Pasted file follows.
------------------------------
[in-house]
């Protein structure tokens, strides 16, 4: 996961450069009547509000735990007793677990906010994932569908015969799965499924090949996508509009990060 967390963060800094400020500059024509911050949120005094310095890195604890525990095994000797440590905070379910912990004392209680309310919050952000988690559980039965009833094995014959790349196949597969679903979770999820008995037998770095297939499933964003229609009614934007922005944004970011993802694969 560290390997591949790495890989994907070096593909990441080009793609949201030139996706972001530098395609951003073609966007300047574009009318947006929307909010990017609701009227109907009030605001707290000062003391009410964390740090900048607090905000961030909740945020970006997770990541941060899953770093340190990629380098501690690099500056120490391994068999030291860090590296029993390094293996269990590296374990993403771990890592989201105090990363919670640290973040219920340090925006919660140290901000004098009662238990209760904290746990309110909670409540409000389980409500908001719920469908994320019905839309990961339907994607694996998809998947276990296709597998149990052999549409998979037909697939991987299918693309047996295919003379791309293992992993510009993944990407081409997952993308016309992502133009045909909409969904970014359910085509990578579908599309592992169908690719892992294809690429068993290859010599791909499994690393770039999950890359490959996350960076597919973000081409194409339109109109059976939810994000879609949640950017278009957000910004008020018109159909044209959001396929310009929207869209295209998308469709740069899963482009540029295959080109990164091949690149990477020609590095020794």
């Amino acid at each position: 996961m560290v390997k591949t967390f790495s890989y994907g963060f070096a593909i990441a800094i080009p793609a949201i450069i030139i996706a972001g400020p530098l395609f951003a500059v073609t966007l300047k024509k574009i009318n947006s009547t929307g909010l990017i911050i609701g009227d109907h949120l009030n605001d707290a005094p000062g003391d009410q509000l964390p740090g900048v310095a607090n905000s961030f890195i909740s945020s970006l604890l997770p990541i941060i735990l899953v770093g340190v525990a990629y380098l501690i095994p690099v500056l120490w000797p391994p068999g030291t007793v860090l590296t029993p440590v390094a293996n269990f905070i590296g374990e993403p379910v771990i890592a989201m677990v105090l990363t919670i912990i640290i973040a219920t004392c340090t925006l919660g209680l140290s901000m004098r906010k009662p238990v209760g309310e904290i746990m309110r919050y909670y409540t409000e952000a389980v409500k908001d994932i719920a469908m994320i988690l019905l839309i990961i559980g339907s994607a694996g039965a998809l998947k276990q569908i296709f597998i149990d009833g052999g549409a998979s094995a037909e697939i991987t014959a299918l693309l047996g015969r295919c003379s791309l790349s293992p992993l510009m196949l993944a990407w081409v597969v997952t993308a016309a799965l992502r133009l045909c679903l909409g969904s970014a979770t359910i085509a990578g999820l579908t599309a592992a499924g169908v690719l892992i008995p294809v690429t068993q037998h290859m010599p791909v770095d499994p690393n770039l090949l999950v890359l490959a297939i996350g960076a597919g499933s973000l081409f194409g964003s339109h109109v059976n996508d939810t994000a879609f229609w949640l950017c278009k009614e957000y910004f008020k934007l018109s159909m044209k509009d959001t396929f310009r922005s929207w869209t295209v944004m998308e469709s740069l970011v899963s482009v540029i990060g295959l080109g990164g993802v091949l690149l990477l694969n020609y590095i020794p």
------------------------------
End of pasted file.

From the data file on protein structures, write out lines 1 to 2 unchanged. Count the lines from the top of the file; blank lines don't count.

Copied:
[in-house]
């Protein structure tokens, strides 16, 4: 996961450069009547509000735990007793677990906010994932569908015969799965499924090949996508509009990060 967390963060800094400020500059024509911050949120005094310095890195604890525990095994000797440590905070379910912990004392209680309310919050952000988690559980039965009833094995014959790349196949597969679903979770999820008995037998770095297939499933964003229609009614934007922005944004970011993802694969 560290390997591949790495890989994907070096593909990441080009793609949201030139996706972001530098395609951003073609966007300047574009009318947006929307909010990017609701009227109907009030605001707290000062003391009410964390740090900048607090905000961030909740945020970006997770990541941060899953770093340190990629380098501690690099500056120490391994068999030291860090590296029993390094293996269990590296374990993403771990890592989201105090990363919670640290973040219920340090925006919660140290901000004098009662238990209760904290746990309110909670409540409000389980409500908001719920469908994320019905839309990961339907994607694996998809998947276990296709597998149990052999549409998979037909697939991987299918693309047996295919003379791309293992992993510009993944990407081409997952993308016309992502133009045909909409969904970014359910085509990578579908599309592992169908690719892992294809690429068993290859010599791909499994690393770039999950890359490959996350960076597919973000081409194409339109109109059976939810994000879609949640950017278009957000910004008020018109159909044209959001396929310009929207869209295209998308469709740069899963482009540029295959080109990164091949690149990477020609590095020794």